King of Bahrain Hamad Bin Isa Al-Khalifa was met by protestors when he arrived at 10 Downing Street on Tuesday to discuss British-Bahraini bilateral relations with UK Prime Minister Theresa May. May was condemned for receiving the King due to Bahrain taking violent measures to oppress opposition parties and activists.
— Sayed Ahmed AlWadaei (@SAlwadaei) October 26, 2016
— ADHRB (@ADHRB) October 26, 2016
According to an official Downing Street spokesperson, May reiterated the UK’s “firm commitment to the security of the Gulf” including through the UK’s naval base in Bahrain.
The two leaders “discussed the progress that had been achieved through the King’s ongoing domestic reform programme and how to build on that to bring greater inclusivity to the political and social fabric of Bahrain.” They also discussed regional security issues, including Yemen and the fight against Daesh in Iraq and Syria.
The spokesperson did not mention anything of May condemning the Bahraini regime’s crackdown on civil liberties and human rights abuses.
Theresa May expresses UK support for Bahrain dictator and to 'security of the Gulf' (ie, the repressive regime) https://t.co/BIQ1nT4lVl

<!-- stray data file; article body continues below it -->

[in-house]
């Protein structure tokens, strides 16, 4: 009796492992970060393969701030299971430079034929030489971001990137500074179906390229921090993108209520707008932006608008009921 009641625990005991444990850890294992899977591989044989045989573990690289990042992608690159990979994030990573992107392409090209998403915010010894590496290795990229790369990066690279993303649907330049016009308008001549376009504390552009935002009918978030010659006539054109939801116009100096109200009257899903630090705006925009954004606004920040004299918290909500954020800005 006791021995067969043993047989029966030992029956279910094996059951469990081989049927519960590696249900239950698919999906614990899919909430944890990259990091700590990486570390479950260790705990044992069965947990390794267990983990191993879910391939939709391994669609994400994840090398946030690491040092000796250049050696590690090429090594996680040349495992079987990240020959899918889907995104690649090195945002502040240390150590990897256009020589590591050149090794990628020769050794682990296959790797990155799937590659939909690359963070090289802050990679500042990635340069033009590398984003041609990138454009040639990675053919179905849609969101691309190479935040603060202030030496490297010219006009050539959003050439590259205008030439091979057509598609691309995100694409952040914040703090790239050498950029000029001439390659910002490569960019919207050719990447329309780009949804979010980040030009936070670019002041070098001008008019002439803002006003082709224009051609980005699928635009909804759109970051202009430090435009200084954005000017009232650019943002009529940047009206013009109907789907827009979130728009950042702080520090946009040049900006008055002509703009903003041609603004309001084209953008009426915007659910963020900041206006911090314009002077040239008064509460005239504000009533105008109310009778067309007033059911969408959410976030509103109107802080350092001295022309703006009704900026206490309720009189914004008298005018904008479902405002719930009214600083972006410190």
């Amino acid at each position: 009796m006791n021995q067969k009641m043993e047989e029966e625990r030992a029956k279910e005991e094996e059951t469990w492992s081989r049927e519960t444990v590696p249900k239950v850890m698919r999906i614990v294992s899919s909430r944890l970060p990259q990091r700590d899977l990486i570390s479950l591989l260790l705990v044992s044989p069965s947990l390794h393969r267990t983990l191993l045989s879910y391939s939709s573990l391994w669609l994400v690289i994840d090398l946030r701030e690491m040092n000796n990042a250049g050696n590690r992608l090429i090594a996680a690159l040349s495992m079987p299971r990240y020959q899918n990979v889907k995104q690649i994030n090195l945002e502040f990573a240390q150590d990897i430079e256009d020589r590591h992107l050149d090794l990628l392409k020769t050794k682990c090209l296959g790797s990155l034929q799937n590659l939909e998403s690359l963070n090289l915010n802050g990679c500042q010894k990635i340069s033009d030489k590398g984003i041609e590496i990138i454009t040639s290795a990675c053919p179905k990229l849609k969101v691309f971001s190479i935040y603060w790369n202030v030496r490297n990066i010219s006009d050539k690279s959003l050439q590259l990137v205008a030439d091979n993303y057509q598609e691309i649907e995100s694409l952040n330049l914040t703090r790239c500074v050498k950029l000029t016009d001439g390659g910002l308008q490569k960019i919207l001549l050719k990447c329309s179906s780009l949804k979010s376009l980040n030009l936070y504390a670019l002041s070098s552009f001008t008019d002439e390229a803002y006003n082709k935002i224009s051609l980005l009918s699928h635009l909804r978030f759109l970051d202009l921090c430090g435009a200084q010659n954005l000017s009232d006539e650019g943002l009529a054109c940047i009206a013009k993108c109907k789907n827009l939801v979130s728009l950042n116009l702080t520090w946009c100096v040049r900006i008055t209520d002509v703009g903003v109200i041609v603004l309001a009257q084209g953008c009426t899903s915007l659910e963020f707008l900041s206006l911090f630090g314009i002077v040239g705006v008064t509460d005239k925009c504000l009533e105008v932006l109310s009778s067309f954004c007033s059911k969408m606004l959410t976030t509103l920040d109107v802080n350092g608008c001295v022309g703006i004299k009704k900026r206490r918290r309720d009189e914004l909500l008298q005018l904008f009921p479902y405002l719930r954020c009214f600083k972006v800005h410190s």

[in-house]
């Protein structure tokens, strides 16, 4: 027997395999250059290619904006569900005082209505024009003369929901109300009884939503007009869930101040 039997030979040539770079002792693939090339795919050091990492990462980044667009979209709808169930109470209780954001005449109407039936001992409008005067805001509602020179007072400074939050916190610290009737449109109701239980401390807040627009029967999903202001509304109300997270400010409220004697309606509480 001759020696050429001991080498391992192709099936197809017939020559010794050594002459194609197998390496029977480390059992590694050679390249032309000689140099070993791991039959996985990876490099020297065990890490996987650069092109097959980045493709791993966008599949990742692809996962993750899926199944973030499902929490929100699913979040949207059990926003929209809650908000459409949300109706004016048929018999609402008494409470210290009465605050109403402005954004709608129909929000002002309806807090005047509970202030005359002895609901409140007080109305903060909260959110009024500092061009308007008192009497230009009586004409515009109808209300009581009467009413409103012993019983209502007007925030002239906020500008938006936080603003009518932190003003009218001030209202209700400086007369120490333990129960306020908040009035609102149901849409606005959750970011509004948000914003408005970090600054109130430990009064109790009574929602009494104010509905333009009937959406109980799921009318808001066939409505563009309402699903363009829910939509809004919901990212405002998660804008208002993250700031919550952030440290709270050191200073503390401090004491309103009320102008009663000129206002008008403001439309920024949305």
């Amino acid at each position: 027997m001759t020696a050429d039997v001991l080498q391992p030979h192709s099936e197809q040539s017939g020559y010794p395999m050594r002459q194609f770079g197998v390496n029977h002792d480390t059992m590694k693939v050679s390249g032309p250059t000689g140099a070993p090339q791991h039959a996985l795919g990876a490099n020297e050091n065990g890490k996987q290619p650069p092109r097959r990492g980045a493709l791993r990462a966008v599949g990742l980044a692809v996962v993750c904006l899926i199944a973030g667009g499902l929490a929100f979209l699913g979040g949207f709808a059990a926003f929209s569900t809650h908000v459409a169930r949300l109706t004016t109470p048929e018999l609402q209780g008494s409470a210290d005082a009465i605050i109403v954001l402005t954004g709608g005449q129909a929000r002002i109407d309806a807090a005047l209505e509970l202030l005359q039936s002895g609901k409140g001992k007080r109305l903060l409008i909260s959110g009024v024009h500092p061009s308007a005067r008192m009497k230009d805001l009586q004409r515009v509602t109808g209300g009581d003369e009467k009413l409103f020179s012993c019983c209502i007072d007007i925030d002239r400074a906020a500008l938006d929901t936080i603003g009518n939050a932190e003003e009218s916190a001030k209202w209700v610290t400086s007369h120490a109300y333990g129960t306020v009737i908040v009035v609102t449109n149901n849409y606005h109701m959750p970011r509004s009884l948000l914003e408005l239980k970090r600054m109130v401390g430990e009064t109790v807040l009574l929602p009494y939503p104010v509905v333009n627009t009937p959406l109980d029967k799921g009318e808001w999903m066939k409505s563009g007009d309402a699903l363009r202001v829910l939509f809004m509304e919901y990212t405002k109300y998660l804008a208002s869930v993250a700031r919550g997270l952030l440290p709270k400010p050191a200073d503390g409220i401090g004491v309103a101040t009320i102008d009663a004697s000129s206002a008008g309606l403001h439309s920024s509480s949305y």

— Mark Curtis (@markcurtis30) October 28, 2016
King Hamad also invited Theresa May to attend Gulf Cooperation Council Leaders’ Summit in December as a guest of honour. The British premier accepted the invitation.
Prior to the meeting, the Bahrain Institute for Rights and Democracy sent a letter to May encouraging her to highlight the Gulf state’s abuses of civic rights.
“The United Kingdom’s influence is strong in Bahrain, but it has not been used to benefits human rights substantively. The only way to positively impact the human rights situation there is to make use of your leverage and to criticise these issues in public,” it said in the letter.
“There is no freedom for political participation, no freedom of expression, and no method by which civil society can organise that is not under the control of the Bahraini government.”